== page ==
Tokyo 2020 Olympic medals to be made from recycled donated metal

Organisers hope to gather outdated mobile phones and small household appliances donated by people across Japan

The Tokyo 2020 organising committee hopes to gather as much as eight tonnes of metal – 40 kg of gold, 2,920 kg of silver and 2,994 kg of bronze.

The Tokyo 2020 organising committee hopes to gather as much as eight tonnes of metal – 40 kg of gold, 2,920 kg of silver and 2,994 kg of bronze.

 

The medals for the 2020 Tokyo Olympics will be forged from recycled metal from old mobile phones and appliances donated by the general public to give them a sense of direct involvement in the Games, organisers said on Wednesday.

The move is also part of an effort to promote sustainability and save costs after the budget for the event ballooned to more than 3 trillion yen (€24.7billion) at one point, though organisers reduced that sum to $16.8 billion late last year.

The Tokyo 2020 organising committee hopes to gather as much as eight tonnes of metal – 40 kg of gold, 2,920 kg of silver and 2,994 kg of bronze – from outdated mobile phones and small household appliances donated by people across Japan.

This effort, the first of its kind for the Olympics, will ultimately result in two tonnes of metal, enough to make all 5,000 Olympic and Paralympic medals.

“There’s quite a limit on the resources of our earth, and so recycling these things and giving them a new use will make us all think about the environment,” Tokyo 2020 sports director Koji Murofushi told a news conference.

“Having a project that allows all the people of Japan to take part in creating the medals that will be hung around athletes’ necks is really good,” the 2004 Athens Olympics hammer throw gold medalist added.

“It will become quite a big memory for children, who think that something they gave may have been part of creating those medals.”

From April, collection boxes will be installed in local offices and the stores of telecoms firm NTT DoCoMo Inc, which will partner with environmental firm Japan Environmental Sanitation Center for the project.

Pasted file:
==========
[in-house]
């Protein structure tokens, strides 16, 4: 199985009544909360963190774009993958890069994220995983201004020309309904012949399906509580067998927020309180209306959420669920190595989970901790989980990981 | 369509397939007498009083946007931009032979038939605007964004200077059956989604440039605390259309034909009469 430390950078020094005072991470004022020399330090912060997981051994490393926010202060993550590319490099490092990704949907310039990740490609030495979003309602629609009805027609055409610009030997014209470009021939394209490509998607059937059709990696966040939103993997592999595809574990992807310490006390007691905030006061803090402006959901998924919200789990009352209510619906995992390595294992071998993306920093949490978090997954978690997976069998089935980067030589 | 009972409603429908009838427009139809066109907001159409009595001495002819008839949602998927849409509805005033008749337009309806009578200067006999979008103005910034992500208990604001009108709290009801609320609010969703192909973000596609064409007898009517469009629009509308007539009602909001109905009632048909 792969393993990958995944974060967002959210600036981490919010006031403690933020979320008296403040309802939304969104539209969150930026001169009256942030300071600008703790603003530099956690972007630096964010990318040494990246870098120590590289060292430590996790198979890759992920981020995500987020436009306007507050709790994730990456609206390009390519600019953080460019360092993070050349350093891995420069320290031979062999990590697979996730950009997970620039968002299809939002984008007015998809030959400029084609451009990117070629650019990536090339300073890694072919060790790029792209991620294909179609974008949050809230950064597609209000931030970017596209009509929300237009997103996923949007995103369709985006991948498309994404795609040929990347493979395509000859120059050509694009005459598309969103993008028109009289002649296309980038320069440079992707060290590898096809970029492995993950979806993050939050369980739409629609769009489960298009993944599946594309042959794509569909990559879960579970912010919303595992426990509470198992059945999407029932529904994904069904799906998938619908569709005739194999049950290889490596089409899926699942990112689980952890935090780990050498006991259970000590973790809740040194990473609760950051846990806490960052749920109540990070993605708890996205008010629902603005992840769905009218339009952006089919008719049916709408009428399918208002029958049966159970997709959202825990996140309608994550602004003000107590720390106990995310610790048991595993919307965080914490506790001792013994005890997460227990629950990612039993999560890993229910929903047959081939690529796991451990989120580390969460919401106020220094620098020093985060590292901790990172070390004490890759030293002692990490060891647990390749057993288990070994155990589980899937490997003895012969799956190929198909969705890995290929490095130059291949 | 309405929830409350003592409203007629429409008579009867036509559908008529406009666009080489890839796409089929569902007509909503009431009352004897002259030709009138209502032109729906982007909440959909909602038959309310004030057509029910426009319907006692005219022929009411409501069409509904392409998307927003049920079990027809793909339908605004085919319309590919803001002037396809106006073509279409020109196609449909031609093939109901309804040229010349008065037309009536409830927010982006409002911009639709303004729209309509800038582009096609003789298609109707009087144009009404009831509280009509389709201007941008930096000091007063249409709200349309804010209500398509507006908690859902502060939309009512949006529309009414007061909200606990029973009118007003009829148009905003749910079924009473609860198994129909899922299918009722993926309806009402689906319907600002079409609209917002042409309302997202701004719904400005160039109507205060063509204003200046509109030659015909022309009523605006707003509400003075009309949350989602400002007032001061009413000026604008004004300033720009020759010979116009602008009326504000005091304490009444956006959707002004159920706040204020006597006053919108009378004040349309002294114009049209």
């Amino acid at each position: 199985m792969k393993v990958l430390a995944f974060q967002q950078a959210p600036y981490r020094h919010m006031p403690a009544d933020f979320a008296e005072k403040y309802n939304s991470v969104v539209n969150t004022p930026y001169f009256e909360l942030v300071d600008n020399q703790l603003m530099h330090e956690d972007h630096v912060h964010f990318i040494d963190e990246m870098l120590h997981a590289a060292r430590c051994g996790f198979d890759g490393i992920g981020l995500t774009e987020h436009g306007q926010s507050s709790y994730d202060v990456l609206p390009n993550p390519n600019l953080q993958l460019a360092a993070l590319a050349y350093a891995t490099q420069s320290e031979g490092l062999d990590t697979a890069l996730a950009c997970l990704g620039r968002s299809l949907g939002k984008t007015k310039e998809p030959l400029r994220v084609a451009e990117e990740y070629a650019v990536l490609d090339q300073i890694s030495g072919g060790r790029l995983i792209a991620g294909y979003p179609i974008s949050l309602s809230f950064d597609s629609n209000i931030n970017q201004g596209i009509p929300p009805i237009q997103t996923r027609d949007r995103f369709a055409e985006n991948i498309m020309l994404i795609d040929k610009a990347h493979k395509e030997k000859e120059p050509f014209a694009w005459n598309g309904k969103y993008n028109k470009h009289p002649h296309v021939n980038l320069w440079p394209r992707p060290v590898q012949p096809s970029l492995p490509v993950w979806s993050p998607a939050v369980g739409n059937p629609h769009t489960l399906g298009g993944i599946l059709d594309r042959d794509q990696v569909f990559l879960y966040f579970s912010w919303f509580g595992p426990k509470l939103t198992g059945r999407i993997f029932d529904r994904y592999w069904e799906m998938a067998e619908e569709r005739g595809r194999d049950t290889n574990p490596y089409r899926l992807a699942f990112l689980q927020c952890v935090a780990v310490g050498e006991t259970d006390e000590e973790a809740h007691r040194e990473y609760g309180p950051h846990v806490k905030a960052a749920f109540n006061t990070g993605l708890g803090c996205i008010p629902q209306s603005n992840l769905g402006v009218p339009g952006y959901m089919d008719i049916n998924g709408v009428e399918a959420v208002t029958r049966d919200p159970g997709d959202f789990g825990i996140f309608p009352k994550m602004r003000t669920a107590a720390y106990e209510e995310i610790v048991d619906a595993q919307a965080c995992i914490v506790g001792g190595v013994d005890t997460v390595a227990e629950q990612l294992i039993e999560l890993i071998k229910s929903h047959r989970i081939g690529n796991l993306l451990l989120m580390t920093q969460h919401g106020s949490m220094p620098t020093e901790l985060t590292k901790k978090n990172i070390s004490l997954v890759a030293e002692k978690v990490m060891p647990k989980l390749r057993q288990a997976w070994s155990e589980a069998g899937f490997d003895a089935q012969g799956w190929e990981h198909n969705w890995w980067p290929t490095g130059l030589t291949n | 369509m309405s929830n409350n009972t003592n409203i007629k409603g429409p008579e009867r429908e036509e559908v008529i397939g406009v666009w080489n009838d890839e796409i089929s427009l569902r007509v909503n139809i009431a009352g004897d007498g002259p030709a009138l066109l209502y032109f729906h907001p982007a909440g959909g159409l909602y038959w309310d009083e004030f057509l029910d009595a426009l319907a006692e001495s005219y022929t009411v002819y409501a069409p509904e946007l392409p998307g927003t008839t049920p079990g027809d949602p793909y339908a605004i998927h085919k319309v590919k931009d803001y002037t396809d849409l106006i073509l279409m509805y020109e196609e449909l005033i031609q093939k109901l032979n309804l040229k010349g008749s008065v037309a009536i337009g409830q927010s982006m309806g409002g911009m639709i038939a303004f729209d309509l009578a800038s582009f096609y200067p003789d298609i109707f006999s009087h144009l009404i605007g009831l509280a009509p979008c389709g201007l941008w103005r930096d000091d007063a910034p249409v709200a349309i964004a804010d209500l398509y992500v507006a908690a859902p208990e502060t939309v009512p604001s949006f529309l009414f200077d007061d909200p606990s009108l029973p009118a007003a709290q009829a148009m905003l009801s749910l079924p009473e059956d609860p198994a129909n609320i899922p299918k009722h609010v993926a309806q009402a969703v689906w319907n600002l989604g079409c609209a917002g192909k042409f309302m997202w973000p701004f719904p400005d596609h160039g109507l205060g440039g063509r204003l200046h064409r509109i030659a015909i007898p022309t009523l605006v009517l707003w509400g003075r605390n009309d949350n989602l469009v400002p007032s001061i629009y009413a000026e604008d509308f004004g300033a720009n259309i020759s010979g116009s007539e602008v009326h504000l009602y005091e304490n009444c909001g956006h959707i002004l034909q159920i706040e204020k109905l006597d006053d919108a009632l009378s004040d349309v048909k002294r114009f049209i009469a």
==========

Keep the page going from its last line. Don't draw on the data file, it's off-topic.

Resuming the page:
The collection would end when the required eight tonnes were gathered, although further details still needed to be worked out, organisers said.

The Irish Times Logo
Commenting on The Irish Times has changed. To comment you must now be an Irish Times subscriber.
SUBSCRIBE
GO BACK
Error Image
The account details entered are not currently associated with an Irish Times subscription. Please subscribe to sign in to comment.
Comment Sign In

Forgot password?
The Irish Times Logo
Thank you
You should receive instructions for resetting your password. When you have reset your password, you can Sign In.
The Irish Times Logo
Please choose a screen name. This name will appear beside any comments you post. Your screen name should follow the standards set out in our community standards.
Screen Name Selection

Hello

Please choose a screen name. This name will appear beside any comments you post. Your screen name should follow the standards set out in our community standards.

The Irish Times Logo
Commenting on The Irish Times has changed. To comment you must now be an Irish Times subscriber.
SUBSCRIBE
Forgot Password
Please enter your email address so we can send you a link to reset your password.

Sign In

Your Comments
We reserve the right to remove any content at any time from this Community, including without limitation if it violates the Community Standards. We ask that you report content that you in good faith believe violates the above rules by clicking the Flag link next to the offending comment or by filling out this form. New comments are only accepted for 3 days from the date of publication.